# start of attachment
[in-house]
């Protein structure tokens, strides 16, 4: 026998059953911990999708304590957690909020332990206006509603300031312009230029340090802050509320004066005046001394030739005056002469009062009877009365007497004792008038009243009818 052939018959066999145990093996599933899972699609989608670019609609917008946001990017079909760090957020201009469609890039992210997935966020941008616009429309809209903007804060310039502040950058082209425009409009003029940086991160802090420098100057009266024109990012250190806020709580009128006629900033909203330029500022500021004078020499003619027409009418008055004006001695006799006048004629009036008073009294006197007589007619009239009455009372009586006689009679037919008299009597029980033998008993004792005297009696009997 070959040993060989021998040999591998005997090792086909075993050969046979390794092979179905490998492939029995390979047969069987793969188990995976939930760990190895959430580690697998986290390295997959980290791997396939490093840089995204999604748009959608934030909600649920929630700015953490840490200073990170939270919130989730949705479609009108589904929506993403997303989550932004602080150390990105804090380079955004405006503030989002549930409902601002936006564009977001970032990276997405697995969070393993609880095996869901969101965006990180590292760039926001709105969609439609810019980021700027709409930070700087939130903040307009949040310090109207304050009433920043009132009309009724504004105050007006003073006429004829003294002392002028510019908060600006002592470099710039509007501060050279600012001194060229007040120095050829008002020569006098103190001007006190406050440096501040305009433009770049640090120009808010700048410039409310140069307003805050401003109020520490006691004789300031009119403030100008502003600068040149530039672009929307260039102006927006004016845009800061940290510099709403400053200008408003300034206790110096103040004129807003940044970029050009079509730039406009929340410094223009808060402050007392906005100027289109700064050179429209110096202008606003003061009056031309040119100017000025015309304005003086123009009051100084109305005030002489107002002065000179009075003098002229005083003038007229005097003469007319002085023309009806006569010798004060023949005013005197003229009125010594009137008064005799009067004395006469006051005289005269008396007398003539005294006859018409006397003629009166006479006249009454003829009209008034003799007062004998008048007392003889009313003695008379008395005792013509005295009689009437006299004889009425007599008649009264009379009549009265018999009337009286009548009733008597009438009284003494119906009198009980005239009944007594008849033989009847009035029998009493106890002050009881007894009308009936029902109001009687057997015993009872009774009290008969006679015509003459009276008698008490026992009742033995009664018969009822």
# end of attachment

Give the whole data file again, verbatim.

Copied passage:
[in-house]
């Protein structure tokens, strides 16, 4: 026998059953911990999708304590957690909020332990206006509603300031312009230029340090802050509320004066005046001394030739005056002469009062009877009365007497004792008038009243009818 052939018959066999145990093996599933899972699609989608670019609609917008946001990017079909760090957020201009469609890039992210997935966020941008616009429309809209903007804060310039502040950058082209425009409009003029940086991160802090420098100057009266024109990012250190806020709580009128006629900033909203330029500022500021004078020499003619027409009418008055004006001695006799006048004629009036008073009294006197007589007619009239009455009372009586006689009679037919008299009597029980033998008993004792005297009696009997 070959040993060989021998040999591998005997090792086909075993050969046979390794092979179905490998492939029995390979047969069987793969188990995976939930760990190895959430580690697998986290390295997959980290791997396939490093840089995204999604748009959608934030909600649920929630700015953490840490200073990170939270919130989730949705479609009108589904929506993403997303989550932004602080150390990105804090380079955004405006503030989002549930409902601002936006564009977001970032990276997405697995969070393993609880095996869901969101965006990180590292760039926001709105969609439609810019980021700027709409930070700087939130903040307009949040310090109207304050009433920043009132009309009724504004105050007006003073006429004829003294002392002028510019908060600006002592470099710039509007501060050279600012001194060229007040120095050829008002020569006098103190001007006190406050440096501040305009433009770049640090120009808010700048410039409310140069307003805050401003109020520490006691004789300031009119403030100008502003600068040149530039672009929307260039102006927006004016845009800061940290510099709403400053200008408003300034206790110096103040004129807003940044970029050009079509730039406009929340410094223009808060402050007392906005100027289109700064050179429209110096202008606003003061009056031309040119100017000025015309304005003086123009009051100084109305005030002489107002002065000179009075003098002229005083003038007229005097003469007319002085023309009806006569010798004060023949005013005197003229009125010594009137008064005799009067004395006469006051005289005269008396007398003539005294006859018409006397003629009166006479006249009454003829009209008034003799007062004998008048007392003889009313003695008379008395005792013509005295009689009437006299004889009425007599008649009264009379009549009265018999009337009286009548009733008597009438009284003494119906009198009980005239009944007594008849033989009847009035029998009493106890002050009881007894009308009936029902109001009687057997015993009872009774009290008969006679015509003459009276008698008490026992009742033995009664018969009822």